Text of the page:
Here is an issue I’ve not seen before: Is the size of the infrastructure at humongous foundations a problematic issue just by itself?
David Callahan, writing at Inside Philanthropy on April 10, stretches my brain: Ford Sinks Over $1 Billion a Decade Into Overhead. Is That Money Well Spent? – First, adjust that decade cost figure to annual. That would be $100M a year.
In 2013, the Ford Foundation spent $146M on G&A out of $685M total expenses, according to the article. That is 21.3%, which would usually be considered respectable.
The issue, according to the author, is their overall approach of making programmatic grants. That means the foundation chooses this study, that new effort, and another ongoing project. Which in turn means they drive the programs of their grant recipients. That heavy control approach requires a lot of staff.
Therein lies the rub, according to the author. With that approach, foundations gather power and authority unto themselves. At that scale, the agendas of the grant officers are driving the funding of lots of charities.
The author’s perspective:
Big legacy foundations have, over time, turned themselves into major power centers—as opposed to mere facilitators of work done by others. … The people controlling the money call the shots.
There is another approach: find NPOs that are going the direction you wish to encourage and give them grants for general operations. The author provides two examples:
In 2013, the Susan Thompson Buffett Foundation … gave out $450 million in grants. The Sherwood Foundation, also controlled by Buffett, made $102 million in grants. How much did both these foundations, together, spend on operating expenses to give away $552 million?
Around $11.5 million, or around 2 percent overhead.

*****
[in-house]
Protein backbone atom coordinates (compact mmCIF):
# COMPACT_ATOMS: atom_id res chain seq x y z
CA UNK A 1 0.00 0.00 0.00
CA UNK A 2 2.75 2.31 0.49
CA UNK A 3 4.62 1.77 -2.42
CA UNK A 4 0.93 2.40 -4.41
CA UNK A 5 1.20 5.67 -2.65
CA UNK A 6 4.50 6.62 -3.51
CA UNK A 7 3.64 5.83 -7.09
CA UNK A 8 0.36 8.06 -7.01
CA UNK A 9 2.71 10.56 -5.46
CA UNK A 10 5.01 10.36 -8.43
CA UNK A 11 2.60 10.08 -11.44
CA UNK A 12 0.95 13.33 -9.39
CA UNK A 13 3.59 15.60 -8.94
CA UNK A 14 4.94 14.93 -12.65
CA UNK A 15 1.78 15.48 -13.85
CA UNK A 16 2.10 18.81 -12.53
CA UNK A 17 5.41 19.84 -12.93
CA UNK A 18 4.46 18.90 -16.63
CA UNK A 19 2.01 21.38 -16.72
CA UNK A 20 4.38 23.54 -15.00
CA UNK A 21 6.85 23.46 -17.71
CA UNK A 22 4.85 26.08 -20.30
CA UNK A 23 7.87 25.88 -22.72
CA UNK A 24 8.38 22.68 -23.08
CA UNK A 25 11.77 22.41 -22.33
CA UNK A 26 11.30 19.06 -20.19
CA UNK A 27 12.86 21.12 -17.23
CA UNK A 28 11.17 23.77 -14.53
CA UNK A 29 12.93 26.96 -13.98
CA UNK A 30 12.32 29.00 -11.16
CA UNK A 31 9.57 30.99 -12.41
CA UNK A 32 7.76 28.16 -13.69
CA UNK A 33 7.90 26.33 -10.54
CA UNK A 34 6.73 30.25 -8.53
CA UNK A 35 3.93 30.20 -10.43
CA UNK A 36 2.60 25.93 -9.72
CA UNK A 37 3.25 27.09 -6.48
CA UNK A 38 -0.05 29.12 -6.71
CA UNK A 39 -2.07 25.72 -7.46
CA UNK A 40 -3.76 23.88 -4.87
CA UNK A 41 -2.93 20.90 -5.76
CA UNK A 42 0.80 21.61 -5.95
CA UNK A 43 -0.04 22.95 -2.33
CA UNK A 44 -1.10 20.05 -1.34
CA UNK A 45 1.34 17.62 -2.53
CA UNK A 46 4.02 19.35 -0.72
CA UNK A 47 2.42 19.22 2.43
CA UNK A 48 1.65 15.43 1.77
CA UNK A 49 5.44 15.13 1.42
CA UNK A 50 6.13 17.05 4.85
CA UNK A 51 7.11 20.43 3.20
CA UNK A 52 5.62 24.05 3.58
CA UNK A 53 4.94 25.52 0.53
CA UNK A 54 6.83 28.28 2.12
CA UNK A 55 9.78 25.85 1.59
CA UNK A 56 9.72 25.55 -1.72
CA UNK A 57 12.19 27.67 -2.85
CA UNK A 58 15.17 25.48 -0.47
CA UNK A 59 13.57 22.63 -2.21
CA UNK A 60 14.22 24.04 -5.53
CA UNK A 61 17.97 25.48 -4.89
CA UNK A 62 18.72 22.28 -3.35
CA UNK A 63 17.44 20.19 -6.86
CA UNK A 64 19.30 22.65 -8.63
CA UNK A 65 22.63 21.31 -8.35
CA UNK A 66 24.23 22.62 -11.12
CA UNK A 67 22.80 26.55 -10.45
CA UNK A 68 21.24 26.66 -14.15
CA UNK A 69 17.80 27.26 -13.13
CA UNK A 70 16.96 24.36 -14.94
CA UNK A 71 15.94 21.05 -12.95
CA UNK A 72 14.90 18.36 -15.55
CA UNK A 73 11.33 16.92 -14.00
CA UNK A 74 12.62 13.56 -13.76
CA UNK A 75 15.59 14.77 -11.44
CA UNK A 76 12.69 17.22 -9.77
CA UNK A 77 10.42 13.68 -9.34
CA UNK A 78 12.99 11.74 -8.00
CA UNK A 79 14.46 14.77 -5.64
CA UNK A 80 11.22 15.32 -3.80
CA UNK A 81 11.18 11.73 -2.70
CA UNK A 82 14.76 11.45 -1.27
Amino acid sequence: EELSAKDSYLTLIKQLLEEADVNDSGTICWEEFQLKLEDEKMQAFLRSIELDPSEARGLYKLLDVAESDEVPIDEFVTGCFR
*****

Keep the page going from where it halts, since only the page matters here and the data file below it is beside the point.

That is 2.08% of total expenses.
The concentration of perpetual, self-selecting, self-aggregated power is interesting. Yet…
The most devastating question is related to the outcomes issue:
Does spending 21% of total expenses to manage grants instead of 2% produce better results?
The author’s question:
Still, how do we know whether this kind of leadership is worth the cost?
My paraphrase of his question: Where are the outcome measures that indicate a heavily staff foundation creates better results for society than a thinly staffed foundation?
We don’t. For all numbers crunching on operating expenses, there’s been little rigorous analysis of whether it’s a good thing for foundations to turn themselves into heavily staffed command posts within civil society.
My translation of his answer: Nobody anywhere has the foggiest clue whether the extra 19% makes any difference in anything anywhere at any time.
Phrased differently, there are no outcome measures that indicate the extra $131M the Ford Foundation spent on overhead compared to the Buffet foundations is worth the cost ( 21.3% Ford foundation – 2.1% Buffet foundations = 19.2% premium x $685M Ford expenses = $131.5M premium ).
Like I said, a whole new set of issues I’ve never encountered before. But then again, I don’t get out much. Hat tip to Prof. Brian Mittendorf (@CountingCharity) for his retweet that pointed me to the article.
Your thoughts? What did I miss?
Update: followup article by Mr. Callahan discussed here.